5) Industrial Relevance: The four-year course enables the evolution of a more up-to-date curriculum in tune with the rapidly changing industries while prioritizing developing skills in tune with industry requirements. This ensures that graduates are better equipped to meet current industrial needs. The proposal to involve applied industry practitioners in curriculum syllabus development, skill training, and research supervision may have long-term beneficial effects if implemented.

6) Less Stress: Making the course four years instead of three years will reduce the stress on students, which provides a more balanced and stress-free learning experience.

7) Compulsory Mentoring Scheme in Four-year Degree: The mentoring scheme is intended to be a structured and focused intervention for the holistic development of a student. Here, an expert (the teacher who is the mentor) provides personal guidance, support, advice, etc., to the student. The mentoring scheme may play a major role in bridging the gap between faculty members and students with the former providing emotional and helpful support and guidance on future careers to students. They do so by creating a favorable formal/informal learning environment in the educational institution and thereby fostering a healthy relationship between them.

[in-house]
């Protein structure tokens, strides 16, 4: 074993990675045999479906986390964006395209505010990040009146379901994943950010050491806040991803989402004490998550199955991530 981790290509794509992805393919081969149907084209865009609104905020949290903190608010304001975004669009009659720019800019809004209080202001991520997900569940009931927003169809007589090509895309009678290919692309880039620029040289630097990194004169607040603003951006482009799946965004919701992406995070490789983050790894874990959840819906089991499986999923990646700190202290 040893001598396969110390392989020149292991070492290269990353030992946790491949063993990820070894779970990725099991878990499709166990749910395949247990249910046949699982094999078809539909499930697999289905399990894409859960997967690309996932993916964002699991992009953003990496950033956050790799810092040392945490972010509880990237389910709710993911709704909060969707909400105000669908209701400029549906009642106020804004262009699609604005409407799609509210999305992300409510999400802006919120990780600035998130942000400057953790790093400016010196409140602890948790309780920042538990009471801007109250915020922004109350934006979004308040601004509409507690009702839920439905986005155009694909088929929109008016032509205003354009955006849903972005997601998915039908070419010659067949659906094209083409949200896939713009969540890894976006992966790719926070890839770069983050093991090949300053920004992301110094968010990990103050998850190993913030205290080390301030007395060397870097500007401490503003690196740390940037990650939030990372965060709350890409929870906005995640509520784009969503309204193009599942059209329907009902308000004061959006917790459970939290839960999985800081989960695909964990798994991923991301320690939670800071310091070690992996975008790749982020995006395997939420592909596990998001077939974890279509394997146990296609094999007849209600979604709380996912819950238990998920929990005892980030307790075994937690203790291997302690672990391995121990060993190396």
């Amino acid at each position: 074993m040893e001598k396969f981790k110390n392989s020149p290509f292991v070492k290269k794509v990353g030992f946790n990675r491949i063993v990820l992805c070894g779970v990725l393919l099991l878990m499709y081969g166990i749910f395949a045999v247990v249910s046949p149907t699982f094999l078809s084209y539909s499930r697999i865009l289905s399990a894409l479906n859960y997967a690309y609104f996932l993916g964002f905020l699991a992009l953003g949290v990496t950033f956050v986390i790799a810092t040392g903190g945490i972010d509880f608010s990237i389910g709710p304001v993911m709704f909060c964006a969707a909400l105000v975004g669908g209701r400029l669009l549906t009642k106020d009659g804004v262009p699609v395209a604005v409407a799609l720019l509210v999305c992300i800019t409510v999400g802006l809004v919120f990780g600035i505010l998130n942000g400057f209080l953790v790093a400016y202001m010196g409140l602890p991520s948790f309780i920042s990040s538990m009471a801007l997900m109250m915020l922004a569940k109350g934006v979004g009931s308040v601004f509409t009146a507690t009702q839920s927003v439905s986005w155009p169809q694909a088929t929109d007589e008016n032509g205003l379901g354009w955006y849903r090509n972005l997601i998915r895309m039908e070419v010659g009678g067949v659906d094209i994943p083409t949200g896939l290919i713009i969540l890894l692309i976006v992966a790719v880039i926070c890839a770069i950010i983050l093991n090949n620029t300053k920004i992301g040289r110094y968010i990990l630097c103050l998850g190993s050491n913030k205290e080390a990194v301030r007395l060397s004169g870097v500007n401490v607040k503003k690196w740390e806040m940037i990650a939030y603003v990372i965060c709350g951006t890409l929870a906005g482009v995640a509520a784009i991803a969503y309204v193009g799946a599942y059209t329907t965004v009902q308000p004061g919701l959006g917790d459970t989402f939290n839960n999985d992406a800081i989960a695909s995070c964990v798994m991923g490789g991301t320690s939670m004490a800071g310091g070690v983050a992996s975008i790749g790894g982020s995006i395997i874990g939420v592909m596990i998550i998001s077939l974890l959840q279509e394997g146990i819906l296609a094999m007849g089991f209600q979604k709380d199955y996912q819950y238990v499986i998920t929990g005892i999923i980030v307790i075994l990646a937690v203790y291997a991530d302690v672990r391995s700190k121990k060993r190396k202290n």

8) Student Learning Assessment: Student learning assessments of international standards that provide clear guidance to students after analyzing their performance and aptitude, included in the four-year undergraduate programmes, may produce quality results. This may help reduce the complaint that in some states, the students are given grades without assessing their performance. It will also boost the intrinsic motivation for students to learn.


1) Additional requirements for financial, human resource, and infrastructure development